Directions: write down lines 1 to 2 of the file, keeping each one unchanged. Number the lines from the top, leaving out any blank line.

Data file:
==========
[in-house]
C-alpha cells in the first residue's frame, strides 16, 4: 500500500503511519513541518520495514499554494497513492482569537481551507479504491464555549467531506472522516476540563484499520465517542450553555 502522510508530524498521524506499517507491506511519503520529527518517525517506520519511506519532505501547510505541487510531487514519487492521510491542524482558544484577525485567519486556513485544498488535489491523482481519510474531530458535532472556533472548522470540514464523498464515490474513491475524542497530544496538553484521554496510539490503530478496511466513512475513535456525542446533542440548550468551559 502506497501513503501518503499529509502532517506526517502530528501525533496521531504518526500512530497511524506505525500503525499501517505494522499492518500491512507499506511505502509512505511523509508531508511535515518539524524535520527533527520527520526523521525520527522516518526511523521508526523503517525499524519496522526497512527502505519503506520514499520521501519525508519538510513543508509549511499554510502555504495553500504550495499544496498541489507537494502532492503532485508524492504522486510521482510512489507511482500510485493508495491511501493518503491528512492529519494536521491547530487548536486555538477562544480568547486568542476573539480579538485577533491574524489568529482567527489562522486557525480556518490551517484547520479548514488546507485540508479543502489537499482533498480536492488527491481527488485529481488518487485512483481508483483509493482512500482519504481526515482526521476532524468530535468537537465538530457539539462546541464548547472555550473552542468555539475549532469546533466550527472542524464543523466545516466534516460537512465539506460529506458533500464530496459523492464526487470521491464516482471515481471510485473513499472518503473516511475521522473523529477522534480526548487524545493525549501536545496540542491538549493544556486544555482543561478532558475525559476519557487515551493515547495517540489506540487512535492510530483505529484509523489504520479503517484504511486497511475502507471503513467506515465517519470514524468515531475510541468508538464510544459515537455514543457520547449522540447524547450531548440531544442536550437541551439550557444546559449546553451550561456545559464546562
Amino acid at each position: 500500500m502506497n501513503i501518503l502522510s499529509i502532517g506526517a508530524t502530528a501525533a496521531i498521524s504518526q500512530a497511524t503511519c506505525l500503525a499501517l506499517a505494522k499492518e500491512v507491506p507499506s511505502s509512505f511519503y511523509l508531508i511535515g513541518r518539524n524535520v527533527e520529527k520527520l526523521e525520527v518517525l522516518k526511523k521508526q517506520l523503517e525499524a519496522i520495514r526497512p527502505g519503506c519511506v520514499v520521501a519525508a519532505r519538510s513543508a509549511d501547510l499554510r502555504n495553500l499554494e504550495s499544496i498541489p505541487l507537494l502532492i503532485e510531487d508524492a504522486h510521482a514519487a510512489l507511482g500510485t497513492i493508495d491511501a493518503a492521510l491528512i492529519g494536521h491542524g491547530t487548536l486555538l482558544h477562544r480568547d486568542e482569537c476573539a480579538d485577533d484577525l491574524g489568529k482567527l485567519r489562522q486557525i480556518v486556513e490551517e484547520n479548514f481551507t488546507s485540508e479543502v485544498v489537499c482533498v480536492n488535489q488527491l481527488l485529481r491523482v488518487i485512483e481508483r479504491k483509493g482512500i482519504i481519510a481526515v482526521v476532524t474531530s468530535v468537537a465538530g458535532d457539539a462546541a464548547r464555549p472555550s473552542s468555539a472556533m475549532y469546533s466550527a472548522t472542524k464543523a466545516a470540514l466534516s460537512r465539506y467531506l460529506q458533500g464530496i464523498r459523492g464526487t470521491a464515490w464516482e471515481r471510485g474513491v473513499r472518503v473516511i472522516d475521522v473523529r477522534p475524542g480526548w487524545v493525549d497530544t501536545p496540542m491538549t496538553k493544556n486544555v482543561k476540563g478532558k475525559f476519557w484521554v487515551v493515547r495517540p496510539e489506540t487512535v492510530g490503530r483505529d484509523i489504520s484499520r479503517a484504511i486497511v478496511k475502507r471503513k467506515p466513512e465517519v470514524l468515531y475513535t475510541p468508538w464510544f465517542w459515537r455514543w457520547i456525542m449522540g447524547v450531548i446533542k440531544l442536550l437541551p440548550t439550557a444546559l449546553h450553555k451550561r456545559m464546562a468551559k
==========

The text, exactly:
[in-house]
C-alpha cells in the first residue's frame, strides 16, 4: 500500500503511519513541518520495514499554494497513492482569537481551507479504491464555549467531506472522516476540563484499520465517542450553555 502522510508530524498521524506499517507491506511519503520529527518517525517506520519511506519532505501547510505541487510531487514519487492521510491542524482558544484577525485567519486556513485544498488535489491523482481519510474531530458535532472556533472548522470540514464523498464515490474513491475524542497530544496538553484521554496510539490503530478496511466513512475513535456525542446533542440548550468551559 502506497501513503501518503499529509502532517506526517502530528501525533496521531504518526500512530497511524506505525500503525499501517505494522499492518500491512507499506511505502509512505511523509508531508511535515518539524524535520527533527520527520526523521525520527522516518526511523521508526523503517525499524519496522526497512527502505519503506520514499520521501519525508519538510513543508509549511499554510502555504495553500504550495499544496498541489507537494502532492503532485508524492504522486510521482510512489507511482500510485493508495491511501493518503491528512492529519494536521491547530487548536486555538477562544480568547486568542476573539480579538485577533491574524489568529482567527489562522486557525480556518490551517484547520479548514488546507485540508479543502489537499482533498480536492488527491481527488485529481488518487485512483481508483483509493482512500482519504481526515482526521476532524468530535468537537465538530457539539462546541464548547472555550473552542468555539475549532469546533466550527472542524464543523466545516466534516460537512465539506460529506458533500464530496459523492464526487470521491464516482471515481471510485473513499472518503473516511475521522473523529477522534480526548487524545493525549501536545496540542491538549493544556486544555482543561478532558475525559476519557487515551493515547495517540489506540487512535492510530483505529484509523489504520479503517484504511486497511475502507471503513467506515465517519470514524468515531475510541468508538464510544459515537455514543457520547449522540447524547450531548440531544442536550437541551439550557444546559449546553451550561456545559464546562